Gol Guppay on a tray with various sauces

The ingredients of nostalgia: How a childhood snack helped me navigate Oxford.

Moving away to Oxford, away from home for the first time, was possibly the best thing that could have happened to me- for my sense of identity, culture, and maybe even my subpar cooking skills. Being away from a city that was catered to my needs, with halal stores readily accessible and Asian aunties equipped with samosas and pleasantries abundant, was a difficult change in pace but one I desperately needed. During my first year, and even now, in my second, Gol Guppay, a South-Asian snack, kept me going and helped me thrive.

Gol Guppay, for those of you who haven’t tasted heaven in the form of a crispy wheat shell, with masala seasoned vegetables and a tangy tamarind drink, was a staple for me growing up. I would see them at communal iftars, at weddings and even at home, when my mum would make me a bowl during my revision for A-levels. The nostalgia I so heavily associated with it was something I craved so badly, seeking familiarity in this new, strange environment. I never expected it to play such importance in making friends and in creating a new cultural experience, that helped me flourish and want to engage more with Pakistani culture.

Where initially I had thought that Gol Guppay was just a way for me to indulge in some nostalgia, it became so much more at university.

In first year, I spent hours meticulously chopping cucumbers, tomatoes and onions into tiny, uniform cubes, mixing in masala spices and draining chickpeas to spoon into round, crispy shells. Intrigued neighbours on Upper Main Corridor would trickle in, curious as to what I was making. As I slowly started setting aside batches of vegetables, waiting for my flatmates to try the snacks, to share in my culture, I found a joy and sense of purpose amidst rushing essay deadlines and attending lectures.

I looked forward to dropping the food off to my college grandma, finding miscellaneous tubs to store the mixtures in, trying not to drop the tamarind drink called “Imli Pani”, using my paw patrol cup with some cling film on top to secure it. I built up some confidence in talking to the people around me, communicating with my culture, and found an unprecedented love for my culture and its customs.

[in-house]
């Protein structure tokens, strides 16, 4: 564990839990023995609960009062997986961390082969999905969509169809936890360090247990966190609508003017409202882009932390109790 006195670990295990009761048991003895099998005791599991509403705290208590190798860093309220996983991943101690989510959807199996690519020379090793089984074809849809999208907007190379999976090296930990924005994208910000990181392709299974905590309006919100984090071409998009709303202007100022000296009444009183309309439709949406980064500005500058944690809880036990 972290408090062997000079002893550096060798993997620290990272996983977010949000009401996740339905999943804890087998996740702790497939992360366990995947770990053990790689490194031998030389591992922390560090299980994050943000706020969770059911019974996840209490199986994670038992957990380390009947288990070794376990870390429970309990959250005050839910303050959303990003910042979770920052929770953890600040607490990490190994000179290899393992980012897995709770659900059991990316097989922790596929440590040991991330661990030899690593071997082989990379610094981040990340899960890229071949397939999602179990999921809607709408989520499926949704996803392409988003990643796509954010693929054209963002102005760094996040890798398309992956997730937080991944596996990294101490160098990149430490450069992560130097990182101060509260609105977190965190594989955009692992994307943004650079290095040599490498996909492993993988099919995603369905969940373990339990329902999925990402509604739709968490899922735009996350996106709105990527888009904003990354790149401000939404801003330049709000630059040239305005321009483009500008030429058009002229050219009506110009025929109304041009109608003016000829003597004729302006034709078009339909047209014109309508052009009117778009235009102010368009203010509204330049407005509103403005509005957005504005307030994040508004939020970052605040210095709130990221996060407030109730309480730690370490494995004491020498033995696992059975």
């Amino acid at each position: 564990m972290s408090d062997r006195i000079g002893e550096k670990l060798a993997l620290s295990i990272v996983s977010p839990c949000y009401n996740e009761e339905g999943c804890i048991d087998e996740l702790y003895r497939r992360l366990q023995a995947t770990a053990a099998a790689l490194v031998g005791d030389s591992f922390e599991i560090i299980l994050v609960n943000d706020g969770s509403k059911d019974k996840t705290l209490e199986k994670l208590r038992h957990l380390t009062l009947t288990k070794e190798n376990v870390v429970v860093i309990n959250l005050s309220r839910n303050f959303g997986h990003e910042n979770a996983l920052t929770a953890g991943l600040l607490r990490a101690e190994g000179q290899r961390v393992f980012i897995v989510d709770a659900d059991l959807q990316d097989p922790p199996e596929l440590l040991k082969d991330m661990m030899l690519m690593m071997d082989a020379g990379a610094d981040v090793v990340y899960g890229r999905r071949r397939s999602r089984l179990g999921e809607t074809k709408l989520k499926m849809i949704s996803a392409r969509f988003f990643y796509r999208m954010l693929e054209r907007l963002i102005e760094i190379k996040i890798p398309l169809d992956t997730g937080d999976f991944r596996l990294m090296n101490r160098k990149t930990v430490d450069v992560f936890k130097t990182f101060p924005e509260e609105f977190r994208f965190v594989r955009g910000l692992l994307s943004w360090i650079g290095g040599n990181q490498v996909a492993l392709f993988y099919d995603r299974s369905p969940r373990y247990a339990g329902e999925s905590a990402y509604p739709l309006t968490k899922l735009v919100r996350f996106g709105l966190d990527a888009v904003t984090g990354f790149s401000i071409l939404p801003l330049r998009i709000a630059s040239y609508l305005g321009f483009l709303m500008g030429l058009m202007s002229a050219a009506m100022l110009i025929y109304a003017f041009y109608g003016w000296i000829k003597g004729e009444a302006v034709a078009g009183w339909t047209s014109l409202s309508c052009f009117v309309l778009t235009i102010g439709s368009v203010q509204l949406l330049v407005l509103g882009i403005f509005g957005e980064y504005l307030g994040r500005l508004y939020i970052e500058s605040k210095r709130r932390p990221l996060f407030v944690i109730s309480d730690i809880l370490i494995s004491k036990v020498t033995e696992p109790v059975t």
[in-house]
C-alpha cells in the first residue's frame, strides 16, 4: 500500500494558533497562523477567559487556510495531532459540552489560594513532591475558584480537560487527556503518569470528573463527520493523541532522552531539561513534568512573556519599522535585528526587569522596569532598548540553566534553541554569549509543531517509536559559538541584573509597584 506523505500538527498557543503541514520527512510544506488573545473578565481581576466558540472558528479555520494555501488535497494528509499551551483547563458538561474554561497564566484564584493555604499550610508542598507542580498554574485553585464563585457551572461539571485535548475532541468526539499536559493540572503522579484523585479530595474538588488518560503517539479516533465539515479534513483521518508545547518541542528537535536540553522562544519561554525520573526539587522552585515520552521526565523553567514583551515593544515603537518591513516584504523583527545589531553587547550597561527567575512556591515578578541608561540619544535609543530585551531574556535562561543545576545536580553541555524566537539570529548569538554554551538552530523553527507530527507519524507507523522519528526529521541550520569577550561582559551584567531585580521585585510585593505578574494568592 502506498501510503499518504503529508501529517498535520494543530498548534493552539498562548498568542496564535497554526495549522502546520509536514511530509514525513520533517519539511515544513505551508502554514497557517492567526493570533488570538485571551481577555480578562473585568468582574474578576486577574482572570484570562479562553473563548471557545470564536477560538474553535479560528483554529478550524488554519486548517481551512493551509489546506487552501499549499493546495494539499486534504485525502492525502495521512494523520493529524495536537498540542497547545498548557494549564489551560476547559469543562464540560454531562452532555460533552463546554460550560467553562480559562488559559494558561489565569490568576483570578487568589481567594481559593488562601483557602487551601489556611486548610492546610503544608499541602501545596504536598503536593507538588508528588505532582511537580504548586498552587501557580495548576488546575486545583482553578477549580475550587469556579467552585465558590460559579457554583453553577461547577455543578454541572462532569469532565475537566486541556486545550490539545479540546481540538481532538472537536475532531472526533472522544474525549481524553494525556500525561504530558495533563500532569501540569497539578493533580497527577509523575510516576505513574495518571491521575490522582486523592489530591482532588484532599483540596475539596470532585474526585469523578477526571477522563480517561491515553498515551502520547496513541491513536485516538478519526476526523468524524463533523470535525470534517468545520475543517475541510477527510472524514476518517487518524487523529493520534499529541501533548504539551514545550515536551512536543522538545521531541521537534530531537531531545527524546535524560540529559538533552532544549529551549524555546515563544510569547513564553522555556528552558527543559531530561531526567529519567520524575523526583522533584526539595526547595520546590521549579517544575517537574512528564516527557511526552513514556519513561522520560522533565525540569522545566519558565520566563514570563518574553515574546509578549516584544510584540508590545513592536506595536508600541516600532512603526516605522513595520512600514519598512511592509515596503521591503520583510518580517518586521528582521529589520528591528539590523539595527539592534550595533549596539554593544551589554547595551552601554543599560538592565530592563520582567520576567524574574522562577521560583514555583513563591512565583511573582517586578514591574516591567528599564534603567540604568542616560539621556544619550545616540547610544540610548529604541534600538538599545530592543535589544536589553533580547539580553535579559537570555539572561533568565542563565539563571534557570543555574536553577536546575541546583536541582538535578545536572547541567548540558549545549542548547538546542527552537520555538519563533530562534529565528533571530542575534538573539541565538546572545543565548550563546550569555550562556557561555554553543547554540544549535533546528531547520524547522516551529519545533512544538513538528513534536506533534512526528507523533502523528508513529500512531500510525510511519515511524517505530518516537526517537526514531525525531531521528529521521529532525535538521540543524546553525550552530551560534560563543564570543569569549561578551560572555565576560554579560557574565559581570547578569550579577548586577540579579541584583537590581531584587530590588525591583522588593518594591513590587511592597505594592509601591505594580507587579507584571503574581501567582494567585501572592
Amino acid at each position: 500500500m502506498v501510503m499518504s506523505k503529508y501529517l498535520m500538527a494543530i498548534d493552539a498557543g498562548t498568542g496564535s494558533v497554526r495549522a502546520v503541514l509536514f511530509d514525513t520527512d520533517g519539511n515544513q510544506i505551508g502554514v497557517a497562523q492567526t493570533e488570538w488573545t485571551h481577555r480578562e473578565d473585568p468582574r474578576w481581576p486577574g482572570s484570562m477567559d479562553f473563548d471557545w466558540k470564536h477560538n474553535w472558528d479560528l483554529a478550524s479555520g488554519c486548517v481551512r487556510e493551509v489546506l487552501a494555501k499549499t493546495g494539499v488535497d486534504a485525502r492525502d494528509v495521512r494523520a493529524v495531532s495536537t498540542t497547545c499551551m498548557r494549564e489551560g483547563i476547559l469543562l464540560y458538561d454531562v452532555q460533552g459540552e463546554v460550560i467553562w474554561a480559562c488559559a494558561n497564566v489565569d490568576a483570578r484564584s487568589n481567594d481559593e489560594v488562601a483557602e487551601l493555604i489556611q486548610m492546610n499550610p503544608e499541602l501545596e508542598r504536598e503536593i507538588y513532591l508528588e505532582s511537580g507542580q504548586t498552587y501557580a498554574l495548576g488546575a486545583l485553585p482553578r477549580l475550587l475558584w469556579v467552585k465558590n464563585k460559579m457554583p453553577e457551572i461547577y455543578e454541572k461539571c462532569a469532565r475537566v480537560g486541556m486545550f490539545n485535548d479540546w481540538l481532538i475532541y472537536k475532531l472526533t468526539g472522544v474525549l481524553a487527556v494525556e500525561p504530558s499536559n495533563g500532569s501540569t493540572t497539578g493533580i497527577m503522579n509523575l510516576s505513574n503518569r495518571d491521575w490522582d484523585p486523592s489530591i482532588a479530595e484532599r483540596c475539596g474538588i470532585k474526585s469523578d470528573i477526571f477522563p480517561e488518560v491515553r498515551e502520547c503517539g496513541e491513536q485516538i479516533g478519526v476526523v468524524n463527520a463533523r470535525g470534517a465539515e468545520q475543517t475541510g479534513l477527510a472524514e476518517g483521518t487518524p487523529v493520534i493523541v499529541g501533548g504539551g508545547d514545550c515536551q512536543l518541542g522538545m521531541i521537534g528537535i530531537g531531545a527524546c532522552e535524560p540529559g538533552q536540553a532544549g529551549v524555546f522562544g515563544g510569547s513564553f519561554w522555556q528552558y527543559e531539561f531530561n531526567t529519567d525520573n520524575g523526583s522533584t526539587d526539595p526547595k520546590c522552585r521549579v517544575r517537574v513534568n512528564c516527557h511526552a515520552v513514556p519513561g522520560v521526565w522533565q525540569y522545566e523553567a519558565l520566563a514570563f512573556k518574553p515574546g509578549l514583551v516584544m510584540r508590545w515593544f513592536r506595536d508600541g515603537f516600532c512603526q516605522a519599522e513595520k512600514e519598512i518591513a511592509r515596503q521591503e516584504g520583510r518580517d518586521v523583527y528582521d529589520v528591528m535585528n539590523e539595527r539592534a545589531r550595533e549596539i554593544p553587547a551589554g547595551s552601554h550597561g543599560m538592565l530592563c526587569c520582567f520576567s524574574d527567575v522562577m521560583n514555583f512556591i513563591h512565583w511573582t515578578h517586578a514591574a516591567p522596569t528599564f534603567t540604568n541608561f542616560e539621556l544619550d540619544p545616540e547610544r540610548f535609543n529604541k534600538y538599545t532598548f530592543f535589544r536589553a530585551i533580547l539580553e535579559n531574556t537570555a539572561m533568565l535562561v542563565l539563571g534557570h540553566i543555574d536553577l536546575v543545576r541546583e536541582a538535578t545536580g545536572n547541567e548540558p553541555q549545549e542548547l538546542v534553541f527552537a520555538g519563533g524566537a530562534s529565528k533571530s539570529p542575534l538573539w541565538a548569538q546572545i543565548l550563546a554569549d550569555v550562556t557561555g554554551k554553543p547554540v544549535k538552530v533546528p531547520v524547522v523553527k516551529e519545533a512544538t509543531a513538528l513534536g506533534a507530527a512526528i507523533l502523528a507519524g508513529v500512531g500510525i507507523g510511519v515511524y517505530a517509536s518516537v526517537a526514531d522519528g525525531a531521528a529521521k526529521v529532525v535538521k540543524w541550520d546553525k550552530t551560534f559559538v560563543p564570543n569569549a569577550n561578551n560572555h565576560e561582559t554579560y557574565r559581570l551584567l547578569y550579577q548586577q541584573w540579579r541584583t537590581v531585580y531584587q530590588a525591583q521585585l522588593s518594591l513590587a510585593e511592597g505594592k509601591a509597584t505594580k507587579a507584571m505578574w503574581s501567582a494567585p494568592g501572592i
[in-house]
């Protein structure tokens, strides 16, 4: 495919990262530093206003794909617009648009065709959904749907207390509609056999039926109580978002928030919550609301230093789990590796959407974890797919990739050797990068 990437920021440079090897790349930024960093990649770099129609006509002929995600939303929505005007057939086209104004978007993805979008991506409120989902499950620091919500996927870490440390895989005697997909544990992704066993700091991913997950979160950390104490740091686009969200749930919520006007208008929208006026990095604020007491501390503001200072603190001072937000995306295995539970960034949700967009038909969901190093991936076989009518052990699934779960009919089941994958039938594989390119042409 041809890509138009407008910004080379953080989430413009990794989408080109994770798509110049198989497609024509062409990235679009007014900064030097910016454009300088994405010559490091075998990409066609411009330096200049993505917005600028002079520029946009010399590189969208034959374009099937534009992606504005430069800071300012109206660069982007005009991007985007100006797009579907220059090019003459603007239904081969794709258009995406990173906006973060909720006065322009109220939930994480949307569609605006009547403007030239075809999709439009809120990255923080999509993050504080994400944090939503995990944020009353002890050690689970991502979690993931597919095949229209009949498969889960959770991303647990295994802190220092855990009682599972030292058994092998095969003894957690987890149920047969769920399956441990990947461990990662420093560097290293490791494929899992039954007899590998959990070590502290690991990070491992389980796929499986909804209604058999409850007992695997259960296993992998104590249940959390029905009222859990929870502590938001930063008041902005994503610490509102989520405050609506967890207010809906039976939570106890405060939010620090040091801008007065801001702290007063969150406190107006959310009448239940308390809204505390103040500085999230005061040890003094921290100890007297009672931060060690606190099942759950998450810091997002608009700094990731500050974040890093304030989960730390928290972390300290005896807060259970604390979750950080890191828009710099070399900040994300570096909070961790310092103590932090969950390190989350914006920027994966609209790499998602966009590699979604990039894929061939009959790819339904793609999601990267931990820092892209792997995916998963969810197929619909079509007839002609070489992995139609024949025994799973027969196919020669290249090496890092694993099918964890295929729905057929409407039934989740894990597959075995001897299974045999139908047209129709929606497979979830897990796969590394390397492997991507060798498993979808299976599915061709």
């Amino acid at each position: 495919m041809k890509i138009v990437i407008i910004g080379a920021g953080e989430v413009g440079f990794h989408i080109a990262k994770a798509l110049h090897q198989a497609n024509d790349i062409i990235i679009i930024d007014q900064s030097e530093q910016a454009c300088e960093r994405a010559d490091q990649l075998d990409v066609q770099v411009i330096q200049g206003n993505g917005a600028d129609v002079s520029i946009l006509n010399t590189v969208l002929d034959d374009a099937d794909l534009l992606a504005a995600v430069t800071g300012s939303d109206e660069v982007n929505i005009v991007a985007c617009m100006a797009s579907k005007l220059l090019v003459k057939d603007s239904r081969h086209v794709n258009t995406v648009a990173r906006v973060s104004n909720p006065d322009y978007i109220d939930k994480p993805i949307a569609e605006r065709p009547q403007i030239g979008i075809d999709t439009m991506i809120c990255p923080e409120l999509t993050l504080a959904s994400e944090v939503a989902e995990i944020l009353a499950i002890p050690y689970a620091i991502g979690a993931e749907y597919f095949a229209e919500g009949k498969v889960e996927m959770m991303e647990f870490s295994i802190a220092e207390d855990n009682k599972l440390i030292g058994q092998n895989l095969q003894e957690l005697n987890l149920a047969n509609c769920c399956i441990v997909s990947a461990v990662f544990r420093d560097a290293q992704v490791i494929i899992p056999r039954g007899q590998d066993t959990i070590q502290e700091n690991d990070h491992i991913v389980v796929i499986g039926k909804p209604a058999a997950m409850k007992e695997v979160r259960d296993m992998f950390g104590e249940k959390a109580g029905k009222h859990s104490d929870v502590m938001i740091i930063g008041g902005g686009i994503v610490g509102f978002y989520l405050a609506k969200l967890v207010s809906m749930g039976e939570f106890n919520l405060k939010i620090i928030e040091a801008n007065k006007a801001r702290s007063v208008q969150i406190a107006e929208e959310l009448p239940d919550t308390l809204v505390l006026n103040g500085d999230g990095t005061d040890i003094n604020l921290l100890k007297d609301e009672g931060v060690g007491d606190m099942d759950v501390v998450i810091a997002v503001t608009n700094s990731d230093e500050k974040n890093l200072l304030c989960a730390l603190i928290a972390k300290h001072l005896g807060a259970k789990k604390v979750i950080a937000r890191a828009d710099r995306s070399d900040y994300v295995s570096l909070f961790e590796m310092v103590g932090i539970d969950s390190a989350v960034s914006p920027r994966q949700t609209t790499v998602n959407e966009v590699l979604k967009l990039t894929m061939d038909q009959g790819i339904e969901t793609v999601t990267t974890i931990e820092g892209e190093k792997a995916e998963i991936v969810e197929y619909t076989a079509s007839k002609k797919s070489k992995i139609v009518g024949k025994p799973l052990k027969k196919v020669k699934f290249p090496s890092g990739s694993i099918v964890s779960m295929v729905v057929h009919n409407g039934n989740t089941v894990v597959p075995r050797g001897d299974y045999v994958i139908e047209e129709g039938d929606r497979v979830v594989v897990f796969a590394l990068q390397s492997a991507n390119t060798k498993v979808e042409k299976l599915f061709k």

Coming from Bradford, a city I felt so fiercely defensive of, and found so much convenience in, also created a warped understanding of my culture in me. I loved the community that resided there, from exchanging plates of food in Ramadan to neighbours, to knowing that every older woman I called an aunty, looked out for me, despite not being blood related. But this experience often came at a price for me, with a persistent disapproval of non-conformity and what felt like a collective, stubborn mindset belying everything. Starting university and being away felt like a blank slate for me. I had felt so disconnected from my culture and hoped that would change.

Where initially I had thought that Gol Guppay was just a way for me to indulge in some nostalgia, it became so much more at university. I found myself concentrating on what good I could make of my culture, and how I could reinvent my previous experiences into something new. Sharing the food was one way I did that, and somewhere between frequent trips to Cowley and nearly slicing my thumb off with abysmal chopping techniques, I felt a new appreciation of the culture I had accumulated around me, a dire comfort in the lead up to Prelims.

Now, as a second year, that sense of belonging and community that I felt excluded and awkward in prior to university, brings me and I like to think, others some joy too. I joined the Pakistani Society, as welfare officer, and hold a termly Gol Guppay event, where my community rib me about calling it Gol Guppay, and not Pani Puri (God forbid) but still clear their plates and enjoy a break.

Looking back to first year, I feel I’ve come a long way, and have formed a community and a culture that I am comfortable, proud of and feel welcome in. Just as my hands have become steadier at chopping vegetables, and I no longer flinch from hot oil when frying Gol Guppay shells, I too have become more confident in meeting new people, taking up space, and in being proudly Pakistani. I have a lot more to work on, as my tutors would agree with, and I quite possibly must stop sneaking jokes into my collection papers, but that will happen in due course. Whatever the rest of my degree throws at me, I’m quite confident that it can be solved with a fresh batch of Gol Guppay and some support from my new community.

Image: STILLR Photo, via Flickr